Camp 1 | Stuffed again

StuffYesterday I was cleaning the floor. Mopping up two litres of rain. Meanwhile spreading dirt with boots. How did I do it past fall? I didn’t. Floor was leaking. It was just dirty.
Now cleaning a square to tread on socks. Kneeling. Rubbing a bit more. New water. Next bit. Water black. Jerry-can getting empty. Cleaning more with dirtier cloth. Getting excited. Nearly done. Walking on socks in the whole front tent. Feeling happy. Next day. Dirty boots. Dirty floor. Still some puddles under the bed. Rain screen not ready yet. Rings to finish can’t be found. Next store. Next. Time’s up. Late to see friends. Cancelling. Sorting out more practical problems. And more.

A rich life, right? With less stuff? Less? Must be less. Too much here. Pack things to bring to home front. Do I need the playing cards? More thinking about stuff. Make list of things needed from home front for mini festival. Don’t forget anything, it’s eight kilometres with bicycle cart. Still have to make a deck for the thing. Next. Sort out moulded shoes. Stuff again. Postponing the dishes. More stuff. Computer problems related to moist? Hope not. Want stuff to work. Fixing lamp. Not got right equipment. Must ask host again for right tool.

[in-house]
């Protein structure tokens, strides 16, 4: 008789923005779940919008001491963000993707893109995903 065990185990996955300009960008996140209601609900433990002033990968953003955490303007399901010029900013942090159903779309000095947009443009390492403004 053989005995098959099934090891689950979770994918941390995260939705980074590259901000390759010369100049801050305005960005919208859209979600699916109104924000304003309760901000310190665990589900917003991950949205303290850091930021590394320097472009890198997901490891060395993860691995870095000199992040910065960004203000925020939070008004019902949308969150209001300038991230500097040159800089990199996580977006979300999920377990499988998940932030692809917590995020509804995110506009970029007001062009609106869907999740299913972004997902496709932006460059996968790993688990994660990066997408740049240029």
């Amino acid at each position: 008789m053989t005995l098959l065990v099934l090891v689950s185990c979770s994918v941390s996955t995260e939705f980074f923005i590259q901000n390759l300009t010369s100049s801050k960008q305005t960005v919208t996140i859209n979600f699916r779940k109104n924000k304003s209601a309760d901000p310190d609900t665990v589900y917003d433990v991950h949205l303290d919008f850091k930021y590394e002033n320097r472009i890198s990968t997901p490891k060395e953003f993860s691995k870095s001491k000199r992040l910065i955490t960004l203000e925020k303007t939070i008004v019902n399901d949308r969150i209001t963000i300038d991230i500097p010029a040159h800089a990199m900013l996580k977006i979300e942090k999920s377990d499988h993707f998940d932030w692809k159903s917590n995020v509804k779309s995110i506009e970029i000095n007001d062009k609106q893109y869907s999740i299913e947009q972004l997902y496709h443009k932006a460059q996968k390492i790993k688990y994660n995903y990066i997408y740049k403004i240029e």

Poetry? Transcending the everyday? Would like to. How? First fix stuff. All about fixing the stuff. So I don’t have to think about it. Stuff works: head empty. Now stuffed. Like tent.

What did friendly nomad say? You have to live it to know it. Visitors see somewhat of an ideal, practically it is much more about finding wood and getting water.
Another friend asked: isn’t it already like a holiday? Yeah, got the gear. Don’t got the time. Got a gig to work on. Few hours to sit. Don’t call that holiday. Let’s clean up the tools. Post this, go to bed. Tomorrow find plastic boxes. Plastic is good. No mould or moist. And transport. Don’t forget. Move the superfluous, fetch the missed. Yeah, that was key. To miss it. To know what I truly need. Or what is forgotten. After a while. Need peace. Will get it. Tomorrow, on a bicycle cart.

2 Comments

  1. “A rich life, right? With less stuff?… Visitors see somewhat of an ideal.” What you’re doing is partly theater. People don’t usually choose to see what goes on backstage.

    In freeing yourself from possessions, you’ve trapped yourself at the mercy of nature. You’re living an almost Old Testament life, when God was not always merciful. Rain is unforgiving; hold out for the sunshine.

    • Yes, you are right. Now that daily life is seeping in (not to mention the rain) the stage curtains are fraying and tearing. I am happy to learn it the hard way though, through experience. Helps to understand.

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